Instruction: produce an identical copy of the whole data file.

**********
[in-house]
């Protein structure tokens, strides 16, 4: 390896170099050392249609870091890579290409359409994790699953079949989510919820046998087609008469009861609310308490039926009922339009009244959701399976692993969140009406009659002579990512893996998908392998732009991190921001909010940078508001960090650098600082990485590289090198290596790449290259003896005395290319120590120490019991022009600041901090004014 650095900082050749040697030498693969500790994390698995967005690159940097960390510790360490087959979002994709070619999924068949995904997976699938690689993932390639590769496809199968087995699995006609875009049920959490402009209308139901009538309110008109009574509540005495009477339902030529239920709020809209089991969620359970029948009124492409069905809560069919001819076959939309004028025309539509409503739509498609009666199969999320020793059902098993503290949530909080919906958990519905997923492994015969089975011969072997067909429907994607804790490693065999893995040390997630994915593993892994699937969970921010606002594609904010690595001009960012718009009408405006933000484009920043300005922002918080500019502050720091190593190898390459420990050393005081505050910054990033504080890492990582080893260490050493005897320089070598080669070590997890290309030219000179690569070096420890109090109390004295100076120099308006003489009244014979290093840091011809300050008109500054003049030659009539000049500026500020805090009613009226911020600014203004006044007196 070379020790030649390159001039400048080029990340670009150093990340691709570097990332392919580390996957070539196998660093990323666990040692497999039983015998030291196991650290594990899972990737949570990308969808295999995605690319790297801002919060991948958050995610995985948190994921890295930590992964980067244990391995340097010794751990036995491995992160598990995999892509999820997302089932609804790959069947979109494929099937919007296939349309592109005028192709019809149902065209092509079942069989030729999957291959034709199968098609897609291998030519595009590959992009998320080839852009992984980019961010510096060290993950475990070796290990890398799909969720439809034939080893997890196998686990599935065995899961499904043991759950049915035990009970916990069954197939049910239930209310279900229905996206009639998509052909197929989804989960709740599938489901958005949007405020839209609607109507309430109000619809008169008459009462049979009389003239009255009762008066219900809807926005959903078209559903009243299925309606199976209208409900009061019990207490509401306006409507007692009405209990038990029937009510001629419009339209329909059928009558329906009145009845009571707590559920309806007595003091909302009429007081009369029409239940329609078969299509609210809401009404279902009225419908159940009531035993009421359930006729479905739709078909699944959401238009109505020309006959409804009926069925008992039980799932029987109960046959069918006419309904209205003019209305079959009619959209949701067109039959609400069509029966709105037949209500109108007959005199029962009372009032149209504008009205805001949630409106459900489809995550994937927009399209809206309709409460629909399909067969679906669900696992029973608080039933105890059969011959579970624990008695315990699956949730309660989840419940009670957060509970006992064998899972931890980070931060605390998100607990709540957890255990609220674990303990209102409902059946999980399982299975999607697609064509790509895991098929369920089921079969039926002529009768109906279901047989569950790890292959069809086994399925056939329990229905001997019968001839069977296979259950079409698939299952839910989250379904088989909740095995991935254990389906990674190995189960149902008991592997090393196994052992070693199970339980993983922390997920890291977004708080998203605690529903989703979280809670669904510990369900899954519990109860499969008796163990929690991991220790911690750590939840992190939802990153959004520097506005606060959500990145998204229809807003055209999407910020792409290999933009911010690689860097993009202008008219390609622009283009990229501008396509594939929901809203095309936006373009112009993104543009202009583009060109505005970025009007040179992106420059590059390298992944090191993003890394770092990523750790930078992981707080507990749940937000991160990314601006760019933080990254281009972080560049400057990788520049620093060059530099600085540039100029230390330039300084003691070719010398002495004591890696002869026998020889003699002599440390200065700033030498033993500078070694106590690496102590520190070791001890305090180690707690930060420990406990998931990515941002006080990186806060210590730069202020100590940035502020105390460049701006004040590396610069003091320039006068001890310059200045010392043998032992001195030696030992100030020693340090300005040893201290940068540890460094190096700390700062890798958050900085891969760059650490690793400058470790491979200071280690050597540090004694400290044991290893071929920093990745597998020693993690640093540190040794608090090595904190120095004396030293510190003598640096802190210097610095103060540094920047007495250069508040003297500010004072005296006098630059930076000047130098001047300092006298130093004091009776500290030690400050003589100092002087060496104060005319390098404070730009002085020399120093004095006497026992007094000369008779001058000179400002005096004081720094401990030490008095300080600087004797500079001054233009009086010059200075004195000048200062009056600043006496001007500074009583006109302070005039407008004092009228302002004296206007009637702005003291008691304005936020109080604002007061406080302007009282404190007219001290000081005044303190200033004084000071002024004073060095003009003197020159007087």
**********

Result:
[in-house]
């Protein structure tokens, strides 16, 4: 390896170099050392249609870091890579290409359409994790699953079949989510919820046998087609008469009861609310308490039926009922339009009244959701399976692993969140009406009659002579990512893996998908392998732009991190921001909010940078508001960090650098600082990485590289090198290596790449290259003896005395290319120590120490019991022009600041901090004014 650095900082050749040697030498693969500790994390698995967005690159940097960390510790360490087959979002994709070619999924068949995904997976699938690689993932390639590769496809199968087995699995006609875009049920959490402009209308139901009538309110008109009574509540005495009477339902030529239920709020809209089991969620359970029948009124492409069905809560069919001819076959939309004028025309539509409503739509498609009666199969999320020793059902098993503290949530909080919906958990519905997923492994015969089975011969072997067909429907994607804790490693065999893995040390997630994915593993892994699937969970921010606002594609904010690595001009960012718009009408405006933000484009920043300005922002918080500019502050720091190593190898390459420990050393005081505050910054990033504080890492990582080893260490050493005897320089070598080669070590997890290309030219000179690569070096420890109090109390004295100076120099308006003489009244014979290093840091011809300050008109500054003049030659009539000049500026500020805090009613009226911020600014203004006044007196 070379020790030649390159001039400048080029990340670009150093990340691709570097990332392919580390996957070539196998660093990323666990040692497999039983015998030291196991650290594990899972990737949570990308969808295999995605690319790297801002919060991948958050995610995985948190994921890295930590992964980067244990391995340097010794751990036995491995992160598990995999892509999820997302089932609804790959069947979109494929099937919007296939349309592109005028192709019809149902065209092509079942069989030729999957291959034709199968098609897609291998030519595009590959992009998320080839852009992984980019961010510096060290993950475990070796290990890398799909969720439809034939080893997890196998686990599935065995899961499904043991759950049915035990009970916990069954197939049910239930209310279900229905996206009639998509052909197929989804989960709740599938489901958005949007405020839209609607109507309430109000619809008169008459009462049979009389003239009255009762008066219900809807926005959903078209559903009243299925309606199976209208409900009061019990207490509401306006409507007692009405209990038990029937009510001629419009339209329909059928009558329906009145009845009571707590559920309806007595003091909302009429007081009369029409239940329609078969299509609210809401009404279902009225419908159940009531035993009421359930006729479905739709078909699944959401238009109505020309006959409804009926069925008992039980799932029987109960046959069918006419309904209205003019209305079959009619959209949701067109039959609400069509029966709105037949209500109108007959005199029962009372009032149209504008009205805001949630409106459900489809995550994937927009399209809206309709409460629909399909067969679906669900696992029973608080039933105890059969011959579970624990008695315990699956949730309660989840419940009670957060509970006992064998899972931890980070931060605390998100607990709540957890255990609220674990303990209102409902059946999980399982299975999607697609064509790509895991098929369920089921079969039926002529009768109906279901047989569950790890292959069809086994399925056939329990229905001997019968001839069977296979259950079409698939299952839910989250379904088989909740095995991935254990389906990674190995189960149902008991592997090393196994052992070693199970339980993983922390997920890291977004708080998203605690529903989703979280809670669904510990369900899954519990109860499969008796163990929690991991220790911690750590939840992190939802990153959004520097506005606060959500990145998204229809807003055209999407910020792409290999933009911010690689860097993009202008008219390609622009283009990229501008396509594939929901809203095309936006373009112009993104543009202009583009060109505005970025009007040179992106420059590059390298992944090191993003890394770092990523750790930078992981707080507990749940937000991160990314601006760019933080990254281009972080560049400057990788520049620093060059530099600085540039100029230390330039300084003691070719010398002495004591890696002869026998020889003699002599440390200065700033030498033993500078070694106590690496102590520190070791001890305090180690707690930060420990406990998931990515941002006080990186806060210590730069202020100590940035502020105390460049701006004040590396610069003091320039006068001890310059200045010392043998032992001195030696030992100030020693340090300005040893201290940068540890460094190096700390700062890798958050900085891969760059650490690793400058470790491979200071280690050597540090004694400290044991290893071929920093990745597998020693993690640093540190040794608090090595904190120095004396030293510190003598640096802190210097610095103060540094920047007495250069508040003297500010004072005296006098630059930076000047130098001047300092006298130093004091009776500290030690400050003589100092002087060496104060005319390098404070730009002085020399120093004095006497026992007094000369008779001058000179400002005096004081720094401990030490008095300080600087004797500079001054233009009086010059200075004195000048200062009056600043006496001007500074009583006109302070005039407008004092009228302002004296206007009637702005003291008691304005936020109080604002007061406080302007009282404190007219001290000081005044303190200033004084000071002024004073060095003009003197020159007087």